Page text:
A duo of former Louisiana prep standout defensive backs, Dawan Landry from Hahnville High School and Ronnie Prude from LSU, intercepted passes for touchdowns that helped guide the Ravens to an upset win over the Saints.
“Those rookie puppies from Louisiana really stepped up today,” said Ravens All-Pro middle linebacker Ray Lewis. “In this league, rookies and first year players have to help out as starters, back-ups or on special teams and when we needed a big play they came through for us. I am proud of those two guys, along with the rest of our defense. This win was huge for us today against a really good football team.”
The storyline of the Saints/Ravens game was the dominance of the Baltimore defense, which accounted for five turnovers, four pass interceptions and one fumble recovery.
The stingy Ravens defense which was giving up a paltry 2.7 yards per rush and only 17 yards per game rushing to opponents before the Saints game padded their stats this week by limiting New Orleans to only 35 yards rushing on 14 attempts.
The lack of a strong running game made the Saints basically one-dimensional and heavy pressure came upon quarterback Drew Brees consistently for the first time this season.
Football genius Billick gets credit
Give Ravens head coach Brian Billick full credit also for calling a very strong game on the offensive side of the ball. Billick took over the play-calling duties after firing his longtime friend Jim Fassell last week and the Ravens once-stagnant running game came back to life. Former All-Pro running back Jamal Lewis set the rushing tempo by rushing for 109 yards on 31 carries and veteran quarterback Steve McNair had his best game of the 2006 season by completing 17 of his 23 passes for 159 yards and two scores.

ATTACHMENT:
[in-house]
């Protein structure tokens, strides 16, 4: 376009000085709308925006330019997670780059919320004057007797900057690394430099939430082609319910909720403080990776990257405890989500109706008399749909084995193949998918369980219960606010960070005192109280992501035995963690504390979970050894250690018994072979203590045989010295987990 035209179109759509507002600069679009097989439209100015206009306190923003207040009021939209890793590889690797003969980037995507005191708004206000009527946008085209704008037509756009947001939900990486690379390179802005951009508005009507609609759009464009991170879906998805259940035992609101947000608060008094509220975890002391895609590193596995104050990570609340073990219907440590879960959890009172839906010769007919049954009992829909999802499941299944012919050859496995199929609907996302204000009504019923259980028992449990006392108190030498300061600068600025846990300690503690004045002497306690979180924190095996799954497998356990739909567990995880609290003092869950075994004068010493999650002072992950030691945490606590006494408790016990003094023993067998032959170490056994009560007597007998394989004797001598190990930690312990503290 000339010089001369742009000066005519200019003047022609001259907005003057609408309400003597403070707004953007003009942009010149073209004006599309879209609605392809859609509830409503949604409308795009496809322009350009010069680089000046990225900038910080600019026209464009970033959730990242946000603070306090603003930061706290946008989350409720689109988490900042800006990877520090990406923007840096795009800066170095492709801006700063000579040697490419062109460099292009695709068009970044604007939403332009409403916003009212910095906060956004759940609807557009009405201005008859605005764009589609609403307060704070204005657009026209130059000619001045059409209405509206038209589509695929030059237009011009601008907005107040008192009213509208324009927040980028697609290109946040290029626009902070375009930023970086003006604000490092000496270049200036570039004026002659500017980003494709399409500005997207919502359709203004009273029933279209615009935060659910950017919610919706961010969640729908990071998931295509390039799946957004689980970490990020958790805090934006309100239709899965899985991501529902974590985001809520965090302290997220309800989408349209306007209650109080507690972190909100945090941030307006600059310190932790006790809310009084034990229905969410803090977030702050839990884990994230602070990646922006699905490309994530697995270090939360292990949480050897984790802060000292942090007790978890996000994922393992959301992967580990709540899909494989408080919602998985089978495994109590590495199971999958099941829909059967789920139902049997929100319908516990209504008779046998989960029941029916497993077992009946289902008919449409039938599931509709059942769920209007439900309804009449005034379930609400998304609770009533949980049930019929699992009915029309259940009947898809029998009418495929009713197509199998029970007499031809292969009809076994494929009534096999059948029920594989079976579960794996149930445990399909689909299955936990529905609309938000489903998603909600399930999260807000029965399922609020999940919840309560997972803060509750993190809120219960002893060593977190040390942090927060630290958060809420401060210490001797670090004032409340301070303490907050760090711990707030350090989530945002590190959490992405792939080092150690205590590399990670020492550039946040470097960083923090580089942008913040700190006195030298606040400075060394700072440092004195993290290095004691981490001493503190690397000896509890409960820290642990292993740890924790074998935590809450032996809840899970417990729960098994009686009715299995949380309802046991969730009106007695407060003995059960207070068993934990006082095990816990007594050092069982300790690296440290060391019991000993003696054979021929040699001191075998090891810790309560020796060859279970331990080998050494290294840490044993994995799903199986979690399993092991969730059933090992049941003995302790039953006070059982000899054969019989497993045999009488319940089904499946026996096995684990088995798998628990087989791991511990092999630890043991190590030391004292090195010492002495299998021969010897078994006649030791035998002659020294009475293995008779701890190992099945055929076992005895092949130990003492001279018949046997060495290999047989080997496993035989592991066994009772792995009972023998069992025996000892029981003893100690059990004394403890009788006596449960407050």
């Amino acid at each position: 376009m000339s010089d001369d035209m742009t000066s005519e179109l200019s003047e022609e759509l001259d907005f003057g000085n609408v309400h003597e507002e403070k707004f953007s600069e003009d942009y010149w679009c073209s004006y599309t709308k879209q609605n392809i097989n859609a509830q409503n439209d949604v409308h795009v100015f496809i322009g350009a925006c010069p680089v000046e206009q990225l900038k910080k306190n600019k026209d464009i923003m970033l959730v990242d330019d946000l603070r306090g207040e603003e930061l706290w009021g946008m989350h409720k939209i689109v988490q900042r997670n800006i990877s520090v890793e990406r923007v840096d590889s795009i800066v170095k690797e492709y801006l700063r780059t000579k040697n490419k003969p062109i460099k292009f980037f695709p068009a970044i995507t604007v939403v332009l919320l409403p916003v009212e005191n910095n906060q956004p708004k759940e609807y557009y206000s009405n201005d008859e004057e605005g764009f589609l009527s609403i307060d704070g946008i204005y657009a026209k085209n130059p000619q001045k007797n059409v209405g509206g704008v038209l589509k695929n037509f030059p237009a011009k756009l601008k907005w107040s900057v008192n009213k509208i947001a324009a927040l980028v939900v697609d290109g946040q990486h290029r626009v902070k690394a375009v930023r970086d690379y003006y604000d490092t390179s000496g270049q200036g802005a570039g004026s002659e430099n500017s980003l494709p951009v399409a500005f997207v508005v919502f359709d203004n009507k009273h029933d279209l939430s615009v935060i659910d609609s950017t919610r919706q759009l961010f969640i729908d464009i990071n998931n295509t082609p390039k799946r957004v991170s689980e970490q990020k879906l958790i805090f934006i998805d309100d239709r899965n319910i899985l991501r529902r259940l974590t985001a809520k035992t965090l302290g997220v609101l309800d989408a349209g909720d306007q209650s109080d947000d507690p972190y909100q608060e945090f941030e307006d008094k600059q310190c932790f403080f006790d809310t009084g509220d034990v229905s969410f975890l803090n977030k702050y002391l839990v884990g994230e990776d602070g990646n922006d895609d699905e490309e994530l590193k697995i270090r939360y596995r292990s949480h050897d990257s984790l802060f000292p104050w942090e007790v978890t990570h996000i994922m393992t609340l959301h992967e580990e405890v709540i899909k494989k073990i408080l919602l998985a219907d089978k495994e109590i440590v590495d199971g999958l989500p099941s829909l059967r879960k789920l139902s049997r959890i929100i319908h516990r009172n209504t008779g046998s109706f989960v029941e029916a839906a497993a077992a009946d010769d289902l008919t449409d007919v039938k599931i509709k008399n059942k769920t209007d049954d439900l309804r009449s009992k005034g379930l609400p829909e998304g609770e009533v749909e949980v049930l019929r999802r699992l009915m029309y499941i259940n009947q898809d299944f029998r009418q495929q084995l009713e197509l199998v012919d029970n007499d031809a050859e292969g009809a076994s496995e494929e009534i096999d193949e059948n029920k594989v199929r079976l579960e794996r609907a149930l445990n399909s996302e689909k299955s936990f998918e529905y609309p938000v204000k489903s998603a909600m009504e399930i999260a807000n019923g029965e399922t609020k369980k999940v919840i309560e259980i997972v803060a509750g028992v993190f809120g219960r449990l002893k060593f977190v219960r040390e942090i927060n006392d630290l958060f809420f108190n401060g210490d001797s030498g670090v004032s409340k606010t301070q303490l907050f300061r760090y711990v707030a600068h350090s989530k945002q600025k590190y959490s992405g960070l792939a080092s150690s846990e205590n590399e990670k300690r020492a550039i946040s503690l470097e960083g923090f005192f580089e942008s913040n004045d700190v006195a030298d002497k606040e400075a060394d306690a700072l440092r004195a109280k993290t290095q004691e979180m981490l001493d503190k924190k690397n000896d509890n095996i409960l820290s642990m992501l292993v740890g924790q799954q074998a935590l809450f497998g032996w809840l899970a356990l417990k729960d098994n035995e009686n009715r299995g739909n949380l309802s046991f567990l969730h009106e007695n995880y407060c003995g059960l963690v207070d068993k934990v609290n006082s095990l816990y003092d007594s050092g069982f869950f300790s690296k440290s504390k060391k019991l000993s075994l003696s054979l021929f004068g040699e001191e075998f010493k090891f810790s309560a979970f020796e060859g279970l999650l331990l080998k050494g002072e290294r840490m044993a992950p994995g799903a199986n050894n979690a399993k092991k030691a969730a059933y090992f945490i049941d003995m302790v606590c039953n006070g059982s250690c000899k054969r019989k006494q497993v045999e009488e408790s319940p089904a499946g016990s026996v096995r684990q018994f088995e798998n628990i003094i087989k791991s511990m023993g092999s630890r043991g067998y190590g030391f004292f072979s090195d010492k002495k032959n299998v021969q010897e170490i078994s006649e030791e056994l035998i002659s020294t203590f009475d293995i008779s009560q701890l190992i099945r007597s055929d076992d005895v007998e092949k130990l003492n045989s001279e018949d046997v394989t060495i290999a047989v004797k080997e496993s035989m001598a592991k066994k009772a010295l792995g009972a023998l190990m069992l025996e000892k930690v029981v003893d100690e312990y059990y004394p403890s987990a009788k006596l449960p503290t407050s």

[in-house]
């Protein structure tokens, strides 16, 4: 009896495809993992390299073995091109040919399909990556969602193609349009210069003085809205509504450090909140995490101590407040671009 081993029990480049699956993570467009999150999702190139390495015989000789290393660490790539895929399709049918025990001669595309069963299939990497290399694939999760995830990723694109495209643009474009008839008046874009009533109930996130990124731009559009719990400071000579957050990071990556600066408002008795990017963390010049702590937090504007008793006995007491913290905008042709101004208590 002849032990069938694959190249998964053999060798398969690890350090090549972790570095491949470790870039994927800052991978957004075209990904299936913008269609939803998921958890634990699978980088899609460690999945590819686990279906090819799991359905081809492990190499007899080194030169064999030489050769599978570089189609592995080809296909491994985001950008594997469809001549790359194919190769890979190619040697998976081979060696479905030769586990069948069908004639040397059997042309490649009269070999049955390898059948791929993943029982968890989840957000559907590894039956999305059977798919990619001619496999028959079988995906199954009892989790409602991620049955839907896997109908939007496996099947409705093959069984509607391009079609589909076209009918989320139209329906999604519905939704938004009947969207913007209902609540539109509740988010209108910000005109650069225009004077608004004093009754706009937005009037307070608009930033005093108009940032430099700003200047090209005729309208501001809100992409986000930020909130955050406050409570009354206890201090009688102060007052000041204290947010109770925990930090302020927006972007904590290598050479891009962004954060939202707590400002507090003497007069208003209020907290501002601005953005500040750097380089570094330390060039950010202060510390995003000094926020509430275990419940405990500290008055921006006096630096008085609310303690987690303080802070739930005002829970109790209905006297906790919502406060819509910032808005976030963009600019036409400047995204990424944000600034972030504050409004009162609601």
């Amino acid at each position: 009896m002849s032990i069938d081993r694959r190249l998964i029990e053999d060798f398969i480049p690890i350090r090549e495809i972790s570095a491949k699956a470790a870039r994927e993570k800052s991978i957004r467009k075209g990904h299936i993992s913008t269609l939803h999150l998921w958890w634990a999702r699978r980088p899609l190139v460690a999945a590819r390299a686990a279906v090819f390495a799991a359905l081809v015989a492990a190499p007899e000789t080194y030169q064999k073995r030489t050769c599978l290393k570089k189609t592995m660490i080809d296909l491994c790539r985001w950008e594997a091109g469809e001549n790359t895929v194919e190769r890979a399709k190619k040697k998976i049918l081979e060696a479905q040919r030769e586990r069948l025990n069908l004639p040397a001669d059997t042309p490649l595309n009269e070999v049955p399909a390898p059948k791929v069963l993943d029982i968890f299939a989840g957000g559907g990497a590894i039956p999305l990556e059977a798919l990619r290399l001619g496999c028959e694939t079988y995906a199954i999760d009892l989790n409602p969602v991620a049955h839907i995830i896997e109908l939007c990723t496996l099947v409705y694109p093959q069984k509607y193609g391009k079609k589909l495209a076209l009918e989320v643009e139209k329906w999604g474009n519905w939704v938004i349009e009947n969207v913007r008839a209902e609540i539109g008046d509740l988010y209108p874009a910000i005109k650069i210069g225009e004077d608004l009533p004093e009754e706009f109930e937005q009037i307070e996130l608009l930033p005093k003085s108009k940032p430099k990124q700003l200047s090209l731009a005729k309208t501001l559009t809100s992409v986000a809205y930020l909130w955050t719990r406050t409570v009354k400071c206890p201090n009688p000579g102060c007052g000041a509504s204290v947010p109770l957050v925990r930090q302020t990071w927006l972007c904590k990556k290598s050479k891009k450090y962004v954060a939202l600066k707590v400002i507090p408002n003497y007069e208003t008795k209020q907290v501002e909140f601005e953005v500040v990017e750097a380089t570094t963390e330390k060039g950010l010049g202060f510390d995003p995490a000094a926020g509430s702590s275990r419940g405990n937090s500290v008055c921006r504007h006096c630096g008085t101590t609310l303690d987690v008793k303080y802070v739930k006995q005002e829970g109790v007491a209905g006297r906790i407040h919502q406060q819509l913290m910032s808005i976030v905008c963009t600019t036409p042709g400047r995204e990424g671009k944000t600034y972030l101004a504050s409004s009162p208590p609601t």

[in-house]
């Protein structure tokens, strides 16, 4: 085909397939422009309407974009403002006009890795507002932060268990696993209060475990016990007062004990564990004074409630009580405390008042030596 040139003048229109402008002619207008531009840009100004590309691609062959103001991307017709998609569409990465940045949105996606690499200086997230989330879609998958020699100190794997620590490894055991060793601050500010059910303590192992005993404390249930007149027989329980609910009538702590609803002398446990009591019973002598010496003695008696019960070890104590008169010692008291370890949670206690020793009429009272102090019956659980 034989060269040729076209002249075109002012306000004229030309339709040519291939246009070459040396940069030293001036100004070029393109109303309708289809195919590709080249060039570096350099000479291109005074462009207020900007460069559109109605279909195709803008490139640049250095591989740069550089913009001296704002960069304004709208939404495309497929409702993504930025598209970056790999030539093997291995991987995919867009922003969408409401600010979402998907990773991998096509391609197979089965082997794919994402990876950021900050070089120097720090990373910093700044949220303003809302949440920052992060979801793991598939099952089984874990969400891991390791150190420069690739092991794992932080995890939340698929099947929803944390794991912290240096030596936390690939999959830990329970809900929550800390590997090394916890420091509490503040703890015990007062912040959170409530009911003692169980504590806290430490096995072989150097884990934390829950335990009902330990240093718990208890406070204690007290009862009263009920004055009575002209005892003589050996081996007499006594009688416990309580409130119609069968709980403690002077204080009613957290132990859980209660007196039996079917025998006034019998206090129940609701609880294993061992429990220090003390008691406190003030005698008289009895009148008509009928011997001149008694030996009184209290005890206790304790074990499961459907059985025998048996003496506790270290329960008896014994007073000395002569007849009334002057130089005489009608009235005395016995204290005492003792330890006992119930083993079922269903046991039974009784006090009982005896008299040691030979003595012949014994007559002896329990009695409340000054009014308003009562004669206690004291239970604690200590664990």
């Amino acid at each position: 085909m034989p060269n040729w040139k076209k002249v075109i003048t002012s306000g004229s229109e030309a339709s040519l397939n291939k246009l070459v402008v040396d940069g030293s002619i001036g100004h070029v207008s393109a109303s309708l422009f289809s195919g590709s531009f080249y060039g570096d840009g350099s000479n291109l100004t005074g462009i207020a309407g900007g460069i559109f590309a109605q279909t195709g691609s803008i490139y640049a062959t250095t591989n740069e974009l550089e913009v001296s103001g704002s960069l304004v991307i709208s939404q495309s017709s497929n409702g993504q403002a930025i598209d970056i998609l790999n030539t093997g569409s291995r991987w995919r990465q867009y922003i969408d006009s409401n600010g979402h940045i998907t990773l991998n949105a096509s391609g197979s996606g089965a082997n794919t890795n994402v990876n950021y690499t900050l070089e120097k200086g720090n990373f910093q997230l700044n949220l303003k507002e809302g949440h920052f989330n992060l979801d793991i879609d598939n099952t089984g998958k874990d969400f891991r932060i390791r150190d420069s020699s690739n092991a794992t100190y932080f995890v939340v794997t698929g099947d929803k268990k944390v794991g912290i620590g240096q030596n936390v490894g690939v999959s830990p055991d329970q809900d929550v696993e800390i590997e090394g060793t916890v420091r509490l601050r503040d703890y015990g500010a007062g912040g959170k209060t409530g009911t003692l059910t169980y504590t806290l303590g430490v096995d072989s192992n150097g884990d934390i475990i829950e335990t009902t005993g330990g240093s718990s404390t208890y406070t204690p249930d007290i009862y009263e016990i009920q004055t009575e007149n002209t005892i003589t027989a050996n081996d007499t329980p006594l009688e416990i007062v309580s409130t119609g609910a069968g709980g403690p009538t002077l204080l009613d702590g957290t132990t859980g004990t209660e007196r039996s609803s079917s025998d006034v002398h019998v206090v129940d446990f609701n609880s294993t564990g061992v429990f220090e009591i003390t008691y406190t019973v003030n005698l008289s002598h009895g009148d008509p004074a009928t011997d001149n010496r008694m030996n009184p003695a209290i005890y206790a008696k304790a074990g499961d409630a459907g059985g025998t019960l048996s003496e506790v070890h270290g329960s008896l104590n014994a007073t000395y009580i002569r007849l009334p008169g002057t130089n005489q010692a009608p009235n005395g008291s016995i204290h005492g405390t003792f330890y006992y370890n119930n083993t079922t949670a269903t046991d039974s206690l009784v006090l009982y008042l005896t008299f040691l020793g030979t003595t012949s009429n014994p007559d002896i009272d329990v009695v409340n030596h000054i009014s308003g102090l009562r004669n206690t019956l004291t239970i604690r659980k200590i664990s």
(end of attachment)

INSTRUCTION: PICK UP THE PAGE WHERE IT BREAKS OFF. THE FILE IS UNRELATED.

In a nutshell, the Ravens defense dominated play almost from start to finish and anytime you can establish a strong running attack, like Baltimore did with Jamal Lewis, you end up on the winning side of the field.
The Saints losing the giveaway/takeaway ratio five to one just added more misery and frustration to a game which seemed to be more important to win for Baltimore than New Orleans.
One of the few bright spots for the Saints was the receiving efforts of rookie Marques Colston, who caught six passes for 163 yards and two touchdowns.
The game also signaled the return of the “Beerman” Michael Lewis, who returned six kickoffs for an average of 22.7 yards per runback for the Saints.
Watch out Tigers, here come the Volunteers
This coming Saturday, one of the biggest games of the college football season for LSU will occur when the Tigers face the Tennessee Volunteers in Knoxville on national television.
The Tigers (6-2) and ranked 13th in the country have played extremely well against some of the lesser talented teams on their schedule, but struggled when they have had to face a big step up in competition against both Auburn and Florida.
This coming week’s game is a defining game for the Tigers and Les Miles when they play 8th ranked Tennessee who sports a 7-1 record.
The Volunteers, like LSU, have had trouble mounting a strong running game and they rely heavily on the passing exploits of quarterback Erik Ainge.
Ainge, a junior from Oregon, has put up numbers very similar to LSU’s JaMarcus Russell, but like the strong-armed Tiger signal-caller, he also has struggled at times with his consistency.
A win against Tennessee would erase some of the ill-markings against this talented LSU club, but for the Tigers to win they need a strong effort out of Russell via the pass. It’s a crucial game in the SEC, but more importantly a very crucial game for JaMarcus Russell and Les Miles to help silence the critics who have questioned their big-game exploits.
Good football teams win tough affairs on the road. For the Tigers to be considered an upper-echelon team in college football in 2006, they cannot come out of Knoxville with another big-game loss.
Just remember, a very talented Arkansas team waits for LSU at season’s end.
A very familiar name will be wearing the purple and gold next season for LSU. Bobby Hebert, III or better known as T-Bob Hebert, the son of former New Orleans Saints quarterback Bobby Hebert will commit to play football for LSU this week.
T-Bob, a 6-3, 280 pound offensive center from Atlanta Christian High School in Georgia, is regarded as one of the top prep centers in America and he has selected the Tigers over Auburn, Georgia, Florida, Boston College and Ole Miss.